Departmental Research Projects
Political Culture in Three Spheres: Byzantium, Islam and the West, c. 700 – c. 1450
The project, coordinated by Catherine Holmes and Jonathan Shepard at Oxford, Jo van Steenbergen at Ghent, and Björn Weiler at Aberystwyth, brings together experts on medieval Western, Islamic and Byzantine history to explore commonalities and differences in the structures and beliefs of political action among the societies of the medieval Mediterranean. Key questions considered are to what extent different cultural, but also social, economic, and geographical conditions may have filled shared concepts (authority, piety, peacemaking etc.) with different meanings; to what extent actions and norms used as interpretative categories by modern historians (ritual, ideology etc.) meant different things in each of the three spheres; but also, to what extent both a shared heritage (the Roman Empire of Late Antiquity) and a long tradition of mutual contact and exchange led to borrowings, the adoption, but also the rejection, by one culture of practices found in another.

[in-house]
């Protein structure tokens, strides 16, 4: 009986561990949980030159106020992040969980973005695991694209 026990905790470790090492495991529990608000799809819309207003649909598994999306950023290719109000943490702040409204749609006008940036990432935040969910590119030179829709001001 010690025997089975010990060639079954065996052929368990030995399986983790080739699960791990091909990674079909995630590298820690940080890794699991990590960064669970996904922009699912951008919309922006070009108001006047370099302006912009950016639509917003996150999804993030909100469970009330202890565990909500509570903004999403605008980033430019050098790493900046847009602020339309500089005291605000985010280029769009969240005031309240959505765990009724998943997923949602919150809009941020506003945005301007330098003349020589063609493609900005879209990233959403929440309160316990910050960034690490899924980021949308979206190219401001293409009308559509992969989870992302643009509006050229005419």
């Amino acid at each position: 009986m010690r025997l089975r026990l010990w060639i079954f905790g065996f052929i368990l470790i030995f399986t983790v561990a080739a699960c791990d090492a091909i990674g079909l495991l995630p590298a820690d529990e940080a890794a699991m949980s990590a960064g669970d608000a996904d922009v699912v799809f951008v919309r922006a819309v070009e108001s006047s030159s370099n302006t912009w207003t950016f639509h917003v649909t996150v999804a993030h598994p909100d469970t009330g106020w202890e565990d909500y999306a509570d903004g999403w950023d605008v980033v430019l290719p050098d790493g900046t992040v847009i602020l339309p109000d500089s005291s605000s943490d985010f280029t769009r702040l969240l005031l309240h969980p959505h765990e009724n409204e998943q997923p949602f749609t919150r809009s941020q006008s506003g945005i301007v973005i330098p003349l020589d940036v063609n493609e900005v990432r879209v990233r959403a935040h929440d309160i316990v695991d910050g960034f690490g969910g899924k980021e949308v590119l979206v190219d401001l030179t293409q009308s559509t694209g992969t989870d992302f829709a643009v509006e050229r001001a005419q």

Since 2005, the project has organised thematic sessions at the International Medieval Congress at Leeds (Underage rulers , Counsel & Advice , Towns , Religion & Orthodoxy , Travel and Exploration , The material dimension of power ), as well as a series of more specialised workshops (Aberystwyth 2008, Oxford 2009, York 2010). These will result in two volumes, currently in preparation, respectively on the framework of politics (the practices, norms, and context of political action, but also the sources for and historiography of political culture in Islamic, Byzantine, and western medieval history), and the framework of exchange (perception and uses, the means, mechanisms, and framework, of cultural and political exchange).
The project has been conceived as a means of facilitating exchange, as a sounding board for ideas. Some of the workshops have thus resulted in further events (a colloquium on ideology at Cambridge in 2010, and a conference on ritual and ceremonial at the University of Cyprus in 2011, with proceedings to be published in 2012). Plans for further, more specialised, investigations within this broadly comparative framework are underway, and will duly be announced on this web page.